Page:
History of microstrip

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Microstrip is a planar transmission line, similar to stripline and coplanar waveguide. Microstrip was developed by ITT Federal Telecommunications Laboratories in Nutley New Jersey, as a competitor to stripline (first published by Grieg and Engelmann in the December 1952 IRE proceedings). According to Pozar, early microstrip work used fat substrates, which allowed non-TEM waves to propagate which makes results unpredictable. In the 1960s the thin version of microstrip became popular.

By 1955 ITT had published a number of papers on microstrip in the IEEE transactions on microwave theory and technique. A paper by M. Arditi titled Characteristics and Applications of Microstrip for Microwave Wiring is a good one. The author seems to apologize for the inability of microstrip to support slotted line measurements, (as it is "rather unconventional") and concludes that it is dispersion-free but non-TEM mode but admits that he didn't analyze this, he bases his assumption on limited measured data. The "microstrip kit" shown below is a priceless artifact. Presumably it would be sent to customers to let them try out microstrip for themselves. Networks such as rat-races can somehow be clipped together to form a receiver or something useful. It has plenty of transitions to waveguide and coax (called "transducers" in the paper) so you can actually measure what you just made... if anyone has one of these gems, please tell us your address we will fly the Microwaves101 private jet there to take some proper pictures!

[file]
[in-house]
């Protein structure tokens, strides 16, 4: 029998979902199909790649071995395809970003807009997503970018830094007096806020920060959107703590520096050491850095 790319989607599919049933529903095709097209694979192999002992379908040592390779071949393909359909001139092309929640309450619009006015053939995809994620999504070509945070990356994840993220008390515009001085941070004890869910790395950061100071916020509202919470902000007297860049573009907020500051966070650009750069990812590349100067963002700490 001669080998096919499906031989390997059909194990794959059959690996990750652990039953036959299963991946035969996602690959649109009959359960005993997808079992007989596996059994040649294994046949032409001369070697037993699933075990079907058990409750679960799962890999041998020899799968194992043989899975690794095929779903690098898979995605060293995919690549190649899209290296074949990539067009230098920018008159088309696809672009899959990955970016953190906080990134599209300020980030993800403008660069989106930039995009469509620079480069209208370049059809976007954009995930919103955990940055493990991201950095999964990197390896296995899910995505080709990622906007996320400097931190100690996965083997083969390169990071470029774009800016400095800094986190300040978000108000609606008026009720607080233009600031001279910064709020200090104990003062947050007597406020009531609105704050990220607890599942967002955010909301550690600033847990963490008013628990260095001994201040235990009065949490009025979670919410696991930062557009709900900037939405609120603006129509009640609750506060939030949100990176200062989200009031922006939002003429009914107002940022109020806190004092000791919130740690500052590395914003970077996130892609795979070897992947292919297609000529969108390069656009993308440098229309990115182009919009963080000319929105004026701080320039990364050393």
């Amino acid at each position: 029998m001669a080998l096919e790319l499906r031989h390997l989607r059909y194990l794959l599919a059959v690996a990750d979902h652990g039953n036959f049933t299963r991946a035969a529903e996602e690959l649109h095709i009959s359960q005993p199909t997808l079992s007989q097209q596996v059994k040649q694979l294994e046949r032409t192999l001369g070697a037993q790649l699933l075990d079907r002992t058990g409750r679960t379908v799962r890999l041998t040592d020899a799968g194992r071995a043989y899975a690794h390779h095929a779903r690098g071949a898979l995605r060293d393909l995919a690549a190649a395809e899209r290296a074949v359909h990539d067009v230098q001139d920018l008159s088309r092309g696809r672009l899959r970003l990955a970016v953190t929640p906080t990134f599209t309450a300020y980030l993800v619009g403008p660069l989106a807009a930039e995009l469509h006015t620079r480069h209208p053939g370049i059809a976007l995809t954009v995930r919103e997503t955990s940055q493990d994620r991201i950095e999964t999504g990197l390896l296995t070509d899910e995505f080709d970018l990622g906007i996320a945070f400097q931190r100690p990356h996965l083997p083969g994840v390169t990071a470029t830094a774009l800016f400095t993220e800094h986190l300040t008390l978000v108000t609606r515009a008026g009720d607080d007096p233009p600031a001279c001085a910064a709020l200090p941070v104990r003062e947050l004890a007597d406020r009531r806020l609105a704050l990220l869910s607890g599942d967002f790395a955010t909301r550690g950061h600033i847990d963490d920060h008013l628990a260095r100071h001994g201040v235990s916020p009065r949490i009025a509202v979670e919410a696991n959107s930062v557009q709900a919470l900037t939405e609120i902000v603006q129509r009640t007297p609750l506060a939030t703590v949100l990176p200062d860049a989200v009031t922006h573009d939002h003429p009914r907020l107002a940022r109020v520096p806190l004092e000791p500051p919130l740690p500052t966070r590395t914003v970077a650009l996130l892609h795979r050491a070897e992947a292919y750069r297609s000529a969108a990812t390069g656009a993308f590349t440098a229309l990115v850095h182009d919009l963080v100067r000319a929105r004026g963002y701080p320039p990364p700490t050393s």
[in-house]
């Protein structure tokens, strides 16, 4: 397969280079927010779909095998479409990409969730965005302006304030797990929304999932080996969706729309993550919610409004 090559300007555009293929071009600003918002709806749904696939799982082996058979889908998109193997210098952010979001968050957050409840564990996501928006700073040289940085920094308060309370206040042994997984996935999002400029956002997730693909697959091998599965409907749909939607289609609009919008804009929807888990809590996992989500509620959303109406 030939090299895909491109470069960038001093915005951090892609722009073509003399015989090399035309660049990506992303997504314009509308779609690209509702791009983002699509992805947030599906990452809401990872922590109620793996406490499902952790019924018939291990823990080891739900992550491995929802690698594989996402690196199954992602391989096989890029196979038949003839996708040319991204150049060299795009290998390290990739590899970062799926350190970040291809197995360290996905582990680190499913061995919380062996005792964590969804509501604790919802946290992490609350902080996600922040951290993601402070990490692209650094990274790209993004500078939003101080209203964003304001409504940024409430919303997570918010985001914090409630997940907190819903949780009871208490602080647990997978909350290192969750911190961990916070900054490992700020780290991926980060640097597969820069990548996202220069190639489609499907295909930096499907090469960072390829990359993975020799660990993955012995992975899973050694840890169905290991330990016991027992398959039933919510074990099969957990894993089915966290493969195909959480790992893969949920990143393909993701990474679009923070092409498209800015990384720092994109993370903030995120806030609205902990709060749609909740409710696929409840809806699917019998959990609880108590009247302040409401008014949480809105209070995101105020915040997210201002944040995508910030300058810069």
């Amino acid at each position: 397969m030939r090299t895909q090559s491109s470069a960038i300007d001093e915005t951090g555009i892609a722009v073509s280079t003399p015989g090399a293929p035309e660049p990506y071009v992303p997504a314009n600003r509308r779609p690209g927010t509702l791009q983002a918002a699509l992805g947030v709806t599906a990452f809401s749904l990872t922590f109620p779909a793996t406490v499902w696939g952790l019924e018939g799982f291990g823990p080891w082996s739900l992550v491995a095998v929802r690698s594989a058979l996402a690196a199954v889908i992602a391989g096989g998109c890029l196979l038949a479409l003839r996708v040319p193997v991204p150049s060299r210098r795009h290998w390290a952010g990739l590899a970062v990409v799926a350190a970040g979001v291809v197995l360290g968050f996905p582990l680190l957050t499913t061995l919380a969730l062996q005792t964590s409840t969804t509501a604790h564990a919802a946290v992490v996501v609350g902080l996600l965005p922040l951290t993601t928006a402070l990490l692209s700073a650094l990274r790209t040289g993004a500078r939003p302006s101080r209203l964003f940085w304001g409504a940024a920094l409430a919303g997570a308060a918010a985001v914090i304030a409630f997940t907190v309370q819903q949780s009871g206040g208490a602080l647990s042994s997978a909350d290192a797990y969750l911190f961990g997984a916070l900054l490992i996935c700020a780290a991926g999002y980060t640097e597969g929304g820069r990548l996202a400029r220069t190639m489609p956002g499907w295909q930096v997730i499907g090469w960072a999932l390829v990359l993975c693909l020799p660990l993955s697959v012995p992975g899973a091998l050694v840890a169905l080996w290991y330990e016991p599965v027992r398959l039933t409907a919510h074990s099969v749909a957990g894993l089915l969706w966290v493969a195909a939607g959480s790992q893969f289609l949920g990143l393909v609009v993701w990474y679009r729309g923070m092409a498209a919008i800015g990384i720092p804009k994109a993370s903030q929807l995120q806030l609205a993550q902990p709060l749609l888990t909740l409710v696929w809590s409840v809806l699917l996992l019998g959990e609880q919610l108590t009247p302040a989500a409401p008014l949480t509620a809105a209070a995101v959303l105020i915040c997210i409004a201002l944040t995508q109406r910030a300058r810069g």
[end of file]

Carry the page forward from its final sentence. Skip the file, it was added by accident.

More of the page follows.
This kit is similar to the Raytheon "Lectron", which was an educational toy marketed starting in 1967 in which magnets held circuit elements imprinted with their schematic symbols together, it had everything you needed to build a simple transistor radio, including a tiny speaker. One of these days we'll go out to the garage, find our old Lectron and take some photos. Not long ago, a Raytheon lawyer warned us not to use their good name on this web site. To which we respond, "ptttthhhhh!" with extra ejected saliva.

In 1996, a serious crime against microwave history was committed when ITT Nutley tore down their 300 foot microwave research tower to make way for some ugly condos, as shown in the video below. As a great receiver designer, ex-boss, musician and personal friend named Zvi used to say, "chicken today, fether pillows tomorrow".  


ITT became a stepchild of Harris.  Harris and L3 merged to form L3Harris in June 2019. Click here to learn more about where other microwave nameplates are now.

The history of microstrip should include a review of ruby-lithography, and Bedford Automated Artwork.

Author : Unknown Editor